Moldova

Let’s start with the fact that in today’s Europe there are few places remaining where we can feel like explorers. Countries that were recently considered hot news on the tourist map – Georgia, Romania, Croatia. They are now overloaded with guests from all over the world, and big business has turned many a beautiful corner into a money-making machine. Moldova is a unique place. This small country squeezed in between Romania and Ukraine. Still enjoys pristine nature, lots of green meadows, forests, but also calmly undulating arable fields. Nobody is in a hurry, people are cordial to neighbors and extremely hospitable to newcomers.

Easy access and low prices

Moldova is only about 500 km from the south-eastern border of Poland. We can go on a trip by car or bus, assuming that you are going there with a group of friends on a mini bicycle trip.

Beautiful landscapes and warm people

The main attractions of Moldova are not the cities. Real treasures can be found in the country side. The landscape here is upland and abounds in hills. There are no overwhelming mountains (the highest in the country is only 430 m high). There are endless fields and meadows as far as the eye can see. On the way we pass small villages or ponds where the locals fish. On one of these roads between the hills one can stop and enjoy the silence. One of the biggest attractions of Moldova is the harmony of the surrounding landscapes, rarely present in big cities!

Another upside of Moldova is its people, very hospitable and generous towards newcomers. Therefore, even if you get lost, you can easily find Moldovans ready to help you find the way. In fact, don’t be surprised if a local offers you a large meal and accommodation! The Moldovan language is very similar to Romanian, however, due to the proximity of Ukraine, Slavic names and words can be heard here quite often.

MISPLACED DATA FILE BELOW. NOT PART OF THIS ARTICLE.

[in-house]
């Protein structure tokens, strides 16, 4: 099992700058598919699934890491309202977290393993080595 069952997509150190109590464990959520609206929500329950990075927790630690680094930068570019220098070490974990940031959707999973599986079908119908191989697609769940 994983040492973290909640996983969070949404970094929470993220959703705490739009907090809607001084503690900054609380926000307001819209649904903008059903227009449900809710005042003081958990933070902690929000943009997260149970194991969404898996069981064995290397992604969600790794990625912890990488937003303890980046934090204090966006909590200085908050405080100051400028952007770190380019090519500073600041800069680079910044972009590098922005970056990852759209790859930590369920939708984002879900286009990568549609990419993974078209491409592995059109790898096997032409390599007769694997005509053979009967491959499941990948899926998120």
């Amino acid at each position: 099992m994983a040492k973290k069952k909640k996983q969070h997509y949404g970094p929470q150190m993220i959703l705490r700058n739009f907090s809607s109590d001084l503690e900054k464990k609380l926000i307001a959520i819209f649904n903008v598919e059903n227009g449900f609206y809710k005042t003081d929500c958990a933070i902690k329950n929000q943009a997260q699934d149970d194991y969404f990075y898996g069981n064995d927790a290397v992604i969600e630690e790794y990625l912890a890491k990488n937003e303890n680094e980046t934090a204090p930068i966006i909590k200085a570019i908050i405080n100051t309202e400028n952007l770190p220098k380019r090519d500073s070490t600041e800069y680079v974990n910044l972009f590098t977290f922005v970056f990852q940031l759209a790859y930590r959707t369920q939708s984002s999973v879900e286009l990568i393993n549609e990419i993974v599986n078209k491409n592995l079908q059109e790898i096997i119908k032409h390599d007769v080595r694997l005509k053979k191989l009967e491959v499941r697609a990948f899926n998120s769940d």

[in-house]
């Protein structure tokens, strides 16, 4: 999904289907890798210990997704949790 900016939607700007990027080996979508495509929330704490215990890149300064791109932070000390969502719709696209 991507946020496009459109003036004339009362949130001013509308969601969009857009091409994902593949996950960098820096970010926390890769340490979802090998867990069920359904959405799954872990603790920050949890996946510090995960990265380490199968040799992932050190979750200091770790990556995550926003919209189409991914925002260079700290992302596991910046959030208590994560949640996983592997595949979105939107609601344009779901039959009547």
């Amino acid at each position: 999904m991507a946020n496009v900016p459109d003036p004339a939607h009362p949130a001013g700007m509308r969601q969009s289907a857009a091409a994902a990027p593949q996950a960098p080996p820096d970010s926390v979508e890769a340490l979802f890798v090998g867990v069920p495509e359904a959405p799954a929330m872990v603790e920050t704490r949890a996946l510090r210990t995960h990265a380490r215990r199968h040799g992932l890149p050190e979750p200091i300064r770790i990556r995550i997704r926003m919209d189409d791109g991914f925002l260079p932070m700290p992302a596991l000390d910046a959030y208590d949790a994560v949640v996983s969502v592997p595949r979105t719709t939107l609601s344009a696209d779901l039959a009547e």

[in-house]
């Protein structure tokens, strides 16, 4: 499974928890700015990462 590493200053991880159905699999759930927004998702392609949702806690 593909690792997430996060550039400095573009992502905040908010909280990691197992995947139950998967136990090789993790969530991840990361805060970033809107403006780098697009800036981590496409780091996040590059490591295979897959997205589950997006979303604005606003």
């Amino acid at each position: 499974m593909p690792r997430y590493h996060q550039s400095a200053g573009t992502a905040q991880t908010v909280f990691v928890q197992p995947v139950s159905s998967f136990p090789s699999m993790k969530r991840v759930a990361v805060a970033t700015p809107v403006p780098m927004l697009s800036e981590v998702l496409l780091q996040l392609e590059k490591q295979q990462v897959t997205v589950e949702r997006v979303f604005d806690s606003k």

Cuisine and wine

Moldovans are proud of their cuisine, and some names of their dishes will sound familiar to the Polish ear. Here one can find, for example: mamałga (a dish made from corn flour), cheese (delicious cheese made from cow’s, sheep’s or goat’s milk) or zeam (chicken soup with homemade dumplings). The specialty of Moldovans is plăcintă, pies filled with potatoes. Cabbage or cheese or in the sweet version apples, cherries or pumpkin – depending on the region and the house. In turn, sar, reminiscent of Polish cabbage rolls with rice and meat, testify to the influence of Turkish cuisine on the Dniester.

Moldovan wines are in a class of their own. Wine traditions in this country date back to ancient Rome, so they are an integral part of its culture. Eastern consumers have known them for centuries, and Western Europeans are beginning to appreciate them. Moldovan wines have been known to win in one year over 300 medals in various international competitions. If you want to learn about the process of making, don’t hesitate to go to Moldova in September. In many vineyards you can take part in the grape harvest.

Wine lovers, travellers and culture enthusiasts appreciate it for the unique experience of traveling here. Through this still little-known country that is off the beaten tourist tracks.

More pictures about Moldavian Adventure here.

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